*             Was killed at another location

*             Was killed some time since the start of 2007

Quilt found with bones near Wynarka

23 July 2015

Wynarka child believed to be a girl

SA Police have today announced they believe the skeletal human remains found near Wynarka last week are those of a girl aged two-and-a-half to four years.

At a press conference today, the officer in charge of the Major Crime Investigation Branch Detective Superintendent Des Bray, also announced that investigators believe the little girl could have died up to eight years ago – potentially making her aged 10-12 years if she was alive today.

“While the forensic analysis has not yet provided a conclusive result regarding this child’s gender we are reasonably confident at this time that these are the remains of a girl who had fair hair and was 90-95cm tall,” he said.

A manikin with hair of a similar colour and length, dressed in new versions of items of clothing found with the body was displayed to the media today as Task Force Mallee investigators continue their inquiries into the child’s murder.

Police have received 223 call to Crime Stoppers  (ph 1800 333 000) in relation to the discovery of the remains, near the Karoonda Highway about 2km west of the Wynarka township in the Murray Mallee region, on Wednesday 15 July.

Clothing and a suitcase – a new version of which was also displayed by police today – were found along with the remains.

Investigators believe the suitcase and its contents – including the child – were left at the location by an unknown person behind a bush and that at some stage someone tipped most of the contents out behind a nearby bush and left the suitcase near the roadside.

While the suitcase now appears a grey colour, it was originally black and has faded.

Dtv-Supt Bray said the suitcase was first seen after road works were concluded in mid-March, but police are keen to hear from anyone who saw it, touched it or emptied its contents.

“We believe the child died elsewhere and was placed into the suitcase before being left at the Wynarka location,” he said.

“For reasons I’m not going to disclose we are confident that this child was murdered and we would appeal for anyone with information that might assist us to make contact.

“This is a tragic case and we continue to follow a number of lines of inquiry in a bid to identify this child.

“At this time 24 children have been nominated as potential victims, but have been ruled out by investigators who have determined that they are alive and not requiring any further police attention.”

Police are still appealing to a man seen in the area about six to eight weeks ago with a dark suitcase to come forward.

Described as being aged about 60, of Caucasian appearance, average height, lightly built, clean cut and neatly dressed, he was seen by a number of locals in the area and investigators are seeking to identify him and potentially exclude him from the inquiry.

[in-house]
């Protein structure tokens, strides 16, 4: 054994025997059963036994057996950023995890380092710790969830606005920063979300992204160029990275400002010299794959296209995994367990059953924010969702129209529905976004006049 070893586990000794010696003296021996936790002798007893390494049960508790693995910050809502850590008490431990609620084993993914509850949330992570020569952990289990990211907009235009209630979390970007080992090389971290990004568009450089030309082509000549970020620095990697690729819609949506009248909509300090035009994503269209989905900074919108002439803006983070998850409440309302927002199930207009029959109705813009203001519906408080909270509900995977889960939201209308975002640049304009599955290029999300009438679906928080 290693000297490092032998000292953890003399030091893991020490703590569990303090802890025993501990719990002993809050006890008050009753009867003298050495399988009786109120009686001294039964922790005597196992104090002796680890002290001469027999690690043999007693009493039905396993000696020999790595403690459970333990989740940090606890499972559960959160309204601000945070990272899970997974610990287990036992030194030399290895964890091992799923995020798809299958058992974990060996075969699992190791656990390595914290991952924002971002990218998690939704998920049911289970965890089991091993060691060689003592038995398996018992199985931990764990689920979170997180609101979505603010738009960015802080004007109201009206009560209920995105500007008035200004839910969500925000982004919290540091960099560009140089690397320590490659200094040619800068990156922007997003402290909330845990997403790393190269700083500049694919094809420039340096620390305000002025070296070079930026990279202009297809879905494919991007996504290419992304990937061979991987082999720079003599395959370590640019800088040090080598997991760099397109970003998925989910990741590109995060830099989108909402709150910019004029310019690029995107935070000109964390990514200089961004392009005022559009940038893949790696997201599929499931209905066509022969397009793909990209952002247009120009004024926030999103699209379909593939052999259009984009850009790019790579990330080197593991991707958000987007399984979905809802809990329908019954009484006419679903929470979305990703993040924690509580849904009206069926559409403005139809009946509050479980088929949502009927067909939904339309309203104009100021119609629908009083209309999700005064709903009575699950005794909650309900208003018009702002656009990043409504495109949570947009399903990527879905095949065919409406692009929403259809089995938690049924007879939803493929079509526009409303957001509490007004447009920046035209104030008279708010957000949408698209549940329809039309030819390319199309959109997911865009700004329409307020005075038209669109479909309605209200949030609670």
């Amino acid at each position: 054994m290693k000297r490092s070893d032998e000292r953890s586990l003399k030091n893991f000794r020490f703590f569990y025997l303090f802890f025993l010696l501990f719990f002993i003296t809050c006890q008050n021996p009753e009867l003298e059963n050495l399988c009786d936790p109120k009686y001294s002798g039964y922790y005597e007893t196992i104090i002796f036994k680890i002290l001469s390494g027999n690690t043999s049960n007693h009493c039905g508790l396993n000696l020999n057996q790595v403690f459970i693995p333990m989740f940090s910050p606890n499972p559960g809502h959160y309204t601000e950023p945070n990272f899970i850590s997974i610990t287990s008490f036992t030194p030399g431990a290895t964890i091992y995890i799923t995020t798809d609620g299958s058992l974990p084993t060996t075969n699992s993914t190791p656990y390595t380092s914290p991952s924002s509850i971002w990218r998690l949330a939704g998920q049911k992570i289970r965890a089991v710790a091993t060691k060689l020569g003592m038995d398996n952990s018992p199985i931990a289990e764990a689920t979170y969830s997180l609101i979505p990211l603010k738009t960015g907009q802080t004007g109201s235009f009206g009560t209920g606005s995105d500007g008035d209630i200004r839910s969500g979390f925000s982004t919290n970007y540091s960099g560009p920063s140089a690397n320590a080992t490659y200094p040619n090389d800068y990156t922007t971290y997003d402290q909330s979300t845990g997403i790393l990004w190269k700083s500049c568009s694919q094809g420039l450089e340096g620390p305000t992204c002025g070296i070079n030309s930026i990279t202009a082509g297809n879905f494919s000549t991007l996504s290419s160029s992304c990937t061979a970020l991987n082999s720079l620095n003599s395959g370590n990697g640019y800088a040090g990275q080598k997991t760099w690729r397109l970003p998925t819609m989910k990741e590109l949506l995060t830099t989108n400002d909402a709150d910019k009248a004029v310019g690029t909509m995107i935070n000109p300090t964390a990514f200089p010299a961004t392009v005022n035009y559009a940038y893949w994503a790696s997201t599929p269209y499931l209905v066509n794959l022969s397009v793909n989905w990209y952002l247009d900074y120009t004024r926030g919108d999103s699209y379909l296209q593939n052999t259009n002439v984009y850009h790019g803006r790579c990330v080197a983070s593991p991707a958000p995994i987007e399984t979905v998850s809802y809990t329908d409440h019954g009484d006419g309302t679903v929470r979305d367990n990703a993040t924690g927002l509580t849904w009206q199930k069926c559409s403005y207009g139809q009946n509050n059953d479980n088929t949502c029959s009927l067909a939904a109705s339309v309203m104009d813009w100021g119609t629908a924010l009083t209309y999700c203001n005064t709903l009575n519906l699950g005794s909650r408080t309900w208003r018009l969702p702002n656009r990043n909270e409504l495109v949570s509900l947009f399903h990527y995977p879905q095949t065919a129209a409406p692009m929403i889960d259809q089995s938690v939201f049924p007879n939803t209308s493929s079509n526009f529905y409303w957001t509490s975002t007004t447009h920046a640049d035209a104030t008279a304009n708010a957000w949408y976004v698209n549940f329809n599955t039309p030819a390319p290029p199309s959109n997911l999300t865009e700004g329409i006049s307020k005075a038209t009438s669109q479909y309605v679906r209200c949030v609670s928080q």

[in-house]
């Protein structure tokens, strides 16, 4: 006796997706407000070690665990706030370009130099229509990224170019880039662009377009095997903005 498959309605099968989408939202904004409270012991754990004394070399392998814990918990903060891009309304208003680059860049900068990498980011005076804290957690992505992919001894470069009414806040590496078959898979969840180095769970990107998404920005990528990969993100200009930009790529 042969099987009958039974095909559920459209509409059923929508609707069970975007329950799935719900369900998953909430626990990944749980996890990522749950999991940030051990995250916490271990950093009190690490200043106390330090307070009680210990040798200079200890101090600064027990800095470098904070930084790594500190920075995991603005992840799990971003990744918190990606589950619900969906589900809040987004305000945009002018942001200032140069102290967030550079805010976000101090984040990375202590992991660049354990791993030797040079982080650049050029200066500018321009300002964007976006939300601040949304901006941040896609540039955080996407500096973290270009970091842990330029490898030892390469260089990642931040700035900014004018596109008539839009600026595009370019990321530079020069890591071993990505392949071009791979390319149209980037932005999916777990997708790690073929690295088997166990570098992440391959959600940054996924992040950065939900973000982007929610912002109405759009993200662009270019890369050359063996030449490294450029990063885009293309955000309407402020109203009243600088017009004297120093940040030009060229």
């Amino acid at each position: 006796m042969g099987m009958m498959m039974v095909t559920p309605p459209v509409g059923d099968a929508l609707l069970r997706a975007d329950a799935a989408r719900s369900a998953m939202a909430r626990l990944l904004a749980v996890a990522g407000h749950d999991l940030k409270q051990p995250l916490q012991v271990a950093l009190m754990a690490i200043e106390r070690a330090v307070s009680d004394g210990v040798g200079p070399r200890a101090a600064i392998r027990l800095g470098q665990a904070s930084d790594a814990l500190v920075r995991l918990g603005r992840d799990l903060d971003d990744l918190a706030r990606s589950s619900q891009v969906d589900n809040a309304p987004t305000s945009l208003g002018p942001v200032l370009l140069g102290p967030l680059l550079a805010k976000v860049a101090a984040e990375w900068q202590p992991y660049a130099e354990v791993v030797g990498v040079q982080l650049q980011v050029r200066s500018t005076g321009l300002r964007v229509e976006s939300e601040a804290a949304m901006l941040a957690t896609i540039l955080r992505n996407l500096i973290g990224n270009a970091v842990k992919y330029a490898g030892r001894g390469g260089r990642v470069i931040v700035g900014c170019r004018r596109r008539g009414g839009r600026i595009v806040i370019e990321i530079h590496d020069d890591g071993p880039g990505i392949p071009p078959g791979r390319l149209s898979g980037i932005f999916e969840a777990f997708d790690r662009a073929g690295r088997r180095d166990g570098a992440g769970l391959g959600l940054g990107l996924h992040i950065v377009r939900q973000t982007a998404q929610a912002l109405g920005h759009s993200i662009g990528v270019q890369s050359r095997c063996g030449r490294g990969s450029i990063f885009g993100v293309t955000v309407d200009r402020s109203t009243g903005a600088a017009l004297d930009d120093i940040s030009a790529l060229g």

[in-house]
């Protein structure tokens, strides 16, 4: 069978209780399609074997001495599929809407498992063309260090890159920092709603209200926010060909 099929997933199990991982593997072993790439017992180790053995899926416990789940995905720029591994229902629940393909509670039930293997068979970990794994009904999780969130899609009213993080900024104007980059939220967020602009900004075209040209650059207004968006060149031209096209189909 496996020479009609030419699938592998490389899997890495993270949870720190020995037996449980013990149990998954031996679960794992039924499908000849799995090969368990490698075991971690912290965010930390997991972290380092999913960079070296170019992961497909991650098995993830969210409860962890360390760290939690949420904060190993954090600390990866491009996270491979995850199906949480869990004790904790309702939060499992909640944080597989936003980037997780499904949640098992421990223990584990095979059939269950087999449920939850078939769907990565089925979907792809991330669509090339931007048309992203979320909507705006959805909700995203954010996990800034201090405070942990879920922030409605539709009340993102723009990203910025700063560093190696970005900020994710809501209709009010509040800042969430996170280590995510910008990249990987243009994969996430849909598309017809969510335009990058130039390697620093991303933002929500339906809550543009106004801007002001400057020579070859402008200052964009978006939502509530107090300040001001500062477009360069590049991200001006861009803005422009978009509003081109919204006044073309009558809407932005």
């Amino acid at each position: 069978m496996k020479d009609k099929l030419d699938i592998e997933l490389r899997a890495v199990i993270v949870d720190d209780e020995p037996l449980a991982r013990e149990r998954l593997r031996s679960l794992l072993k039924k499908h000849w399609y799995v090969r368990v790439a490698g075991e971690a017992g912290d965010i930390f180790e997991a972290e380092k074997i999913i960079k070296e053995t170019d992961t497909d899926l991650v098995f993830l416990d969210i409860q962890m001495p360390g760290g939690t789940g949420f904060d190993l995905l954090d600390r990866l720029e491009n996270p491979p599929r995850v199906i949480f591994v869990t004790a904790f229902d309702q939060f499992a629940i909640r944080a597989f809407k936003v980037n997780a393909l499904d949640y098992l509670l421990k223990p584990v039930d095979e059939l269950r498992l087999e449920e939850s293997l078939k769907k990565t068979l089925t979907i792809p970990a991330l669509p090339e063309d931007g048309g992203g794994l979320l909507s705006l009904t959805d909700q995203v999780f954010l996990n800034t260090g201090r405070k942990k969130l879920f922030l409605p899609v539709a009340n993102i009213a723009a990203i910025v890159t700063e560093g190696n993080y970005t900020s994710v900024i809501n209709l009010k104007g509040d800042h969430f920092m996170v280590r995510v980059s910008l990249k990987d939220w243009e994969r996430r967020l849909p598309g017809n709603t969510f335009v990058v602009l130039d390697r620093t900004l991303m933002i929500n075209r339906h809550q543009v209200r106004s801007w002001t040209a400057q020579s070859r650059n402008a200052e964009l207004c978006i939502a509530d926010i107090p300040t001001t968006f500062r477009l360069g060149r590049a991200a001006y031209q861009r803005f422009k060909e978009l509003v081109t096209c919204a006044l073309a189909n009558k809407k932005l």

Anyone who saw the man or has seen the suitcase by the highway, or who has any information that may assist the investigation, is asked to contact Crime Stoppers on 1800 333 000 or report online at https://sa.crimestoppers.com.au/

Mannequin and case

23 July 2015

Crime Stoppers receive 200 calls regarding Wynarka case

Forensic analysis of human remains found near Wynarka last week have not yet determined the child’s gender, however Task Force Mallee investigators have ruled out 20 children as victims.

SA Police have now had 200 calls to Crime Stoppers (ph: 1800 333 000) in relation to the discovery of the remains of a child, about 2km west of the Wynarka township in the Murray Mallee region, on Wednesday 15 July.

Major Crime detectives have released images of clothing found along with the child’s remains near the Karoonda Highway.

The clothing, including a purple Dora the Explorer T-shirt, blue pyjama shorts and a pair of pink track pants, were mostly found on the ground near a grey Lanza suitcase.

The suitcase and its contents – including the child – were left at the location by an unknown person behind a bush.

Police believe that at some stage someone tipped most of the contents out behind a nearby bush and left the suitcase near the roadside.

People driving along the road saw the suitcase over time, originally closed and later with the lid open. Some stopped and inspected it.

The suitcase was first discovered shortly after road works were completed in March this year.

“Identifying who emptied the suitcase contents behind the bush and when it was emptied is very important to investigators,” said Detective Superintendent Des Bray, Officer in Charge, Major Crime Investigation Branch.

“The person who did this is not in any trouble and we encourage that person to come forward and contact us through Crime Stoppers or attend their local police station.”

Det Supt Bray also noted that further sightings of a 60-year-old man with the suitcase around the same time have been reported to police.

Earlier police appeals have noted that a man was seen in the area carrying a dark suitcase, about 8am one morning about six to eight weeks ago.

Described as being aged about 60, of Caucasian appearance, average height, lightly built, clean cut and neatly dressed, he was not a local.

“Identifying this man remains a priority so that he can be excluded if not involved,” Det Supt Bray said.